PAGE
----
Scientific data suggests that about 60% of people in this world are bad singers. Whenever someone sings more than a semitone above or below the correct key it is labelled as poor. The industry terms this universal phenomena as being "pitchy". Interestingly enough, the majority of people that sing off-key will do so in a lower pitch rather than a higher pitch (which would explain why so many people feel comfortable singing notes in a lower voice register).
There is no better place to engage this scientific study than in a crowd at a local rock concert.
Last night I met up with some good friends to check out Mondo Cozmo's show in Philadelphia. As MC weaved their way through a beautiful collection of alt rock, post-punk, timeless 4-4 anthems, the folks in the crowd were wont to drink it all in. In fact, there were some in the crowd who considered it their civic duty to not only sing along with the band, but to do so in such a way as to compete with the in-house sound system. For months they had been honing their craft and perfecting their skill as they belted out Mondo's lyrics during their drive home from work. They knew that this night would be their magnum opus. They sang with reckless abandon and with no concern as to their pitch. They were lost in the music and it was glorious.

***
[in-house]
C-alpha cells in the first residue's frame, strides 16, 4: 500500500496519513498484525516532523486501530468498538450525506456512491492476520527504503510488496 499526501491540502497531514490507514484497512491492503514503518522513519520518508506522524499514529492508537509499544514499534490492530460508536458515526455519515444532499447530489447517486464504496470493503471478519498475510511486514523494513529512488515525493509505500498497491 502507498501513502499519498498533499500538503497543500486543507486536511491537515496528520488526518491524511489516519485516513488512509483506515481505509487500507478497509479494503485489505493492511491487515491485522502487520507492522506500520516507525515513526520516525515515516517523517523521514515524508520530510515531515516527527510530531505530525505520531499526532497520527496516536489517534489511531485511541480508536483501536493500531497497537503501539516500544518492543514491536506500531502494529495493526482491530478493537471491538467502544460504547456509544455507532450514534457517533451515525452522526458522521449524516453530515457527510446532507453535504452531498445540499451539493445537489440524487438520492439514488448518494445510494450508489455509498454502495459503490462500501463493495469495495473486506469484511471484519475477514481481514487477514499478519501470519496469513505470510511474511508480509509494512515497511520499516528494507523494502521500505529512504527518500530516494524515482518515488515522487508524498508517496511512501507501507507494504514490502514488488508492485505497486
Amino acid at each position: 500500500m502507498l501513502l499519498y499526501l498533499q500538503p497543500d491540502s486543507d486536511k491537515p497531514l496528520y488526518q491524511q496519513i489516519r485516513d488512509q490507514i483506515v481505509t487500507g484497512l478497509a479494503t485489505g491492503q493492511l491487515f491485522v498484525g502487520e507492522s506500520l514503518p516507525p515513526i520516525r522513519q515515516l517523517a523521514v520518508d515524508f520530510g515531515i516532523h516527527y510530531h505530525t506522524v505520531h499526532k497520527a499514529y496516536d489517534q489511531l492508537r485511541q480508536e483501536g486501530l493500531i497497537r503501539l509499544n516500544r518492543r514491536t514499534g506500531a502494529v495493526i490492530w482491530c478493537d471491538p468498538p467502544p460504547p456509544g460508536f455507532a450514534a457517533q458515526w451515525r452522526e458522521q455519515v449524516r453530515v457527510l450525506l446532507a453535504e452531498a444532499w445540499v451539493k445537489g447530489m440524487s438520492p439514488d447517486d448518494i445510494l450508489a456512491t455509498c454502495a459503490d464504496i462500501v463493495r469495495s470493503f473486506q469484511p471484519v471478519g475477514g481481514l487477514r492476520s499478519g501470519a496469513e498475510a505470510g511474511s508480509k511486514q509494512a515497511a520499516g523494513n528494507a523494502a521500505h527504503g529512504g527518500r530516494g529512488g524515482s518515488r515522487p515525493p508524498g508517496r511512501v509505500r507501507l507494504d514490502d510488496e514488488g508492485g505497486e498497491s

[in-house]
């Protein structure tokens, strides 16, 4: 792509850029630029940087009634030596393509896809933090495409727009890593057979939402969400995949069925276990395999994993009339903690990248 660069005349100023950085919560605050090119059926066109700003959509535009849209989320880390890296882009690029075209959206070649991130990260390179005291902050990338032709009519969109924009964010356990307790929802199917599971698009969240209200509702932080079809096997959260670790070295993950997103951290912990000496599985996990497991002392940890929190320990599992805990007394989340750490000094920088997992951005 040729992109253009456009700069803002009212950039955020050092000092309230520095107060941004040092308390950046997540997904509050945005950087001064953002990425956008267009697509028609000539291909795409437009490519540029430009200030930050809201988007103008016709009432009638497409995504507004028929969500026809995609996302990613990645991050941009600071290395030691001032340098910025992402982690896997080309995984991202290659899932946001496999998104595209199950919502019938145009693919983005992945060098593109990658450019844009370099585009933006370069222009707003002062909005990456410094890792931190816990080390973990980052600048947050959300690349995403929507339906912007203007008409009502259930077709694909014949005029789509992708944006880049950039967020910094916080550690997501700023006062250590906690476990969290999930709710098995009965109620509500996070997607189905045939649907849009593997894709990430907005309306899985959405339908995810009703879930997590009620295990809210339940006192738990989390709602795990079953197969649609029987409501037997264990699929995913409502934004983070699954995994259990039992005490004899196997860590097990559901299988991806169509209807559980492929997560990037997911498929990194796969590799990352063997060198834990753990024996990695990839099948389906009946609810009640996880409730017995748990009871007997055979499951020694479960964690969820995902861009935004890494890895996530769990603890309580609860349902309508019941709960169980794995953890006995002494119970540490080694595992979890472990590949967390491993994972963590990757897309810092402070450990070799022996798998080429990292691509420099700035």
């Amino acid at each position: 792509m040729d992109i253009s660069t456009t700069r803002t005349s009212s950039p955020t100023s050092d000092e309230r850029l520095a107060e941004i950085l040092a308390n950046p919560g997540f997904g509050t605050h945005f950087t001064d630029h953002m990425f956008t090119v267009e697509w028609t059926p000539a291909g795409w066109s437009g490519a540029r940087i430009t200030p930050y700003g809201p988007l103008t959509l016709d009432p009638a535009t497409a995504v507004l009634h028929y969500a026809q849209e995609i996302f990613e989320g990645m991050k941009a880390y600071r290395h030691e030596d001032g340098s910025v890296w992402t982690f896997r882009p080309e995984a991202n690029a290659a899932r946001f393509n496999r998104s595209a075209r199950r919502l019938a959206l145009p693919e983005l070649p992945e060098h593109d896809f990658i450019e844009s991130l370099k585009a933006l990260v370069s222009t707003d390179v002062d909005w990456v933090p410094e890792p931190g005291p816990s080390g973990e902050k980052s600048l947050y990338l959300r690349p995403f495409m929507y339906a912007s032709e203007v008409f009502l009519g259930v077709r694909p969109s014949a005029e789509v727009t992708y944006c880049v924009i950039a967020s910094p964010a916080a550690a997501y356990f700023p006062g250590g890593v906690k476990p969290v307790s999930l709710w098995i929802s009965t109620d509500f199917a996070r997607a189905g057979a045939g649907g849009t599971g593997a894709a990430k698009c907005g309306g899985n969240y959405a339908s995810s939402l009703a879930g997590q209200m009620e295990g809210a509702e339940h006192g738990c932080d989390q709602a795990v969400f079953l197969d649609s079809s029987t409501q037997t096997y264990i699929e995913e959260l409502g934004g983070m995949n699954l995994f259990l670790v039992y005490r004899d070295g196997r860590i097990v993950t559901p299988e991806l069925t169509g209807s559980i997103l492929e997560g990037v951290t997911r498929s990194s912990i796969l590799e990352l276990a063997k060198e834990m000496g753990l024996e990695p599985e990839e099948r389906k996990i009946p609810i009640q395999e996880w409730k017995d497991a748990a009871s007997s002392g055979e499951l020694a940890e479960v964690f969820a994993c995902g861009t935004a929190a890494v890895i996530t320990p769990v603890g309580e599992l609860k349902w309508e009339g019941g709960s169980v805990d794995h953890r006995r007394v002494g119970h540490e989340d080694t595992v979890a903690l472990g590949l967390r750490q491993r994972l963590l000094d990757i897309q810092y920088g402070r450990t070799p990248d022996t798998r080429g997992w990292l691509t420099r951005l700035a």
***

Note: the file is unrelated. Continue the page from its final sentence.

As we all stood there, swaying back and forth to the rhythm of a generously driven bass line, my concentration was broken when I heard someone behind me singing off-key. I couldn't tell at first why this one voice stood out to me above all the rest. Then I realized that her voice was pitched higher than the correct key, which caused it to appear more egregious than our lower pitched errors. We were all pitchy. She was pitchy, but in a different way -which made it sound worse.
There are no (pitch) perfect ways to deal with hardship and suffering in this life.
For the last few years I have struggled to see how my off-key life related to those around me. I've found no solace in being compared to those of similar pitch. In fact, the most comfort I've had recently came in the form of a nameless, faceless, aspiring Mezzo-soprano who delivered the show of her life behind me at the club last night.